3. I am sorry you had that experience. Not knowing you or the details, my sense is you hit the wrong people in some entrenched bureaucracy. There are obviously a number of early Facebook and Google employees who live in the City and care about it. They keep a low profile, though. It’s not an excuse, but if you manage to connect with one of them, they can help with things like this.

  7. I am sure they don’t have $15 million lying around, most non-profits do not have that much money readily available. However, most non-profits who want to build a new state of the art performance center put the time and effort into holding a major capital campaign to raise the funds to build it. It is a bit much to expect one party to fund the entire cost of a new facility. With the developer willing to pay 50% of the costs, it would have made sense for the non-profits to have engaged in a capital campaign to raise the rest of the money. Also, if they didn’t have the money to contribute anything toward the construction of a shell, then how did they expect to fund the theater space build out or the operating costs of the new facility? A non-profit has to think seriously about fiscal matters. (And, full-disclosure, I am also on the board of a non-profit).

    Instead, the city and the non-profits demanded that the developer pay for everything (and I am sure it would probably end up being even more, as the non-profits came to realize they didn’t have the funds for the build-out or operating costs), and so the developer ran the numbers and realized that the value received from being allowed to exceed the height restrictions was less than what they would have to expend by paying $30 million to front the entire cost of the performing arts center, plus the construction cost of the rest of the development, plus all the other multi-million dollar fees (or in lieu of amenities) the city would require them to fund. So, the developer made the sensible decision to forgo the height bonus and just build according to the zoning.

  8. Why do we need an Arts Center there? — Why not collaborate with any number of amazing major organizations (Civic Center, colleges (hello Cal Arts, Academy, others). Does everything need to be so separate? Share space and resources. Don’t underbuild (again) — in this critical spot. Keep the bonus floors.

  9. One need not look any further than the Mexican Museum going up as part of the 706 Mission St development, a development that at one point was approved for something like 51 floors and now due to rich neighbors in a building also ironically developed by the same group (Millennium Partners), the building has been reduced to 43 stories. So, height reduction, developer money towards museum, and off-site affordable housing contribution, and the Mexican Museum has been in a capital campaign for years now. That project is moving forward, with many a setback.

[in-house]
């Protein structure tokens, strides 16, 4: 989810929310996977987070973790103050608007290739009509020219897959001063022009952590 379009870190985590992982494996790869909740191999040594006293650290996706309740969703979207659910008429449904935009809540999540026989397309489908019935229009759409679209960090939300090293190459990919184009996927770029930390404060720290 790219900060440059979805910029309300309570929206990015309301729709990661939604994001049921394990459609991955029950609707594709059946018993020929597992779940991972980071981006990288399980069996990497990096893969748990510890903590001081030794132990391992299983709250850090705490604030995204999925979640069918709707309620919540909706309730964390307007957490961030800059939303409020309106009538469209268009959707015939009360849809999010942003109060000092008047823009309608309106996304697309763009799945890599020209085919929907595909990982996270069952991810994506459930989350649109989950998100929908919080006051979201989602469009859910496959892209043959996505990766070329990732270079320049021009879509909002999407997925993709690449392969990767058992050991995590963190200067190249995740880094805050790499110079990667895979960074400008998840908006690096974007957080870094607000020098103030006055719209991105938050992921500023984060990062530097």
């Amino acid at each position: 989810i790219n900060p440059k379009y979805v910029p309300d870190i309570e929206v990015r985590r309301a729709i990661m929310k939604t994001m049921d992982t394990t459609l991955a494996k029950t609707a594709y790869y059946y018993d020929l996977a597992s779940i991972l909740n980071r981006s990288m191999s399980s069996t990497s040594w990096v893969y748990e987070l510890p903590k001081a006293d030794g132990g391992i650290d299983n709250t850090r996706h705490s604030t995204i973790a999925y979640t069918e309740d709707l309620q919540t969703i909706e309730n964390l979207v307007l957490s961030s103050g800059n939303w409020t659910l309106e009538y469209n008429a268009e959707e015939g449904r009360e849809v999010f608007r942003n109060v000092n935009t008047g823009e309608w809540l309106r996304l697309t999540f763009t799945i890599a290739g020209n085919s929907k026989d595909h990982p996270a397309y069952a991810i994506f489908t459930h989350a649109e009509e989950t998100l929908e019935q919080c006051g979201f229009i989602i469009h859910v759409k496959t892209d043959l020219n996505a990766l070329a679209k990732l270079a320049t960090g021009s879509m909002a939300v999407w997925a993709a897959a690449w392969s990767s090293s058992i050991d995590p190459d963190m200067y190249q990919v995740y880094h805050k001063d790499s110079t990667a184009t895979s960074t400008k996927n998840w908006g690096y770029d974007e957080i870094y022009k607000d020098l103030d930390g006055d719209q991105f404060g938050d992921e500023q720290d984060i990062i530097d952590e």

This project had far fewer setbacks, a city INCREASING the height limit, and yet it’s not able to move forward. Perhaps it’s on the non-profits. They should have raised money. But at the end of the day, not every theater group/non-profit is worth a multi-million dollar venue. No offense, without knowing much about these particular groups, perhaps there isn’t a lot of community value in them.

    It’s a shame…maybe the city tried and the developer tried, for two years, and the non-profits didn’t come through. Either way, it’s all a major disappointment.

  10. I’m only speculating, but it’s possible that the “arts” and “dance” groups all shared a mindset as follows:

    1 – I’m and artist/dancer. I’m special. I deserve having others give me things for free.

    2 – Real estate developers are all rich and greedy. Obviously, because they have more money than me, they would be logical candidates for funding my specialness.

    3 – Apparently these rich and greedy developers are bluffing, and trying to get out of their moral obligation to give me free stuff to encourage and promote my specialness. I’m sure all of the politicians who pander to me and assure me of how special I am will force these greedy developers to pay for the oh-so-special ME.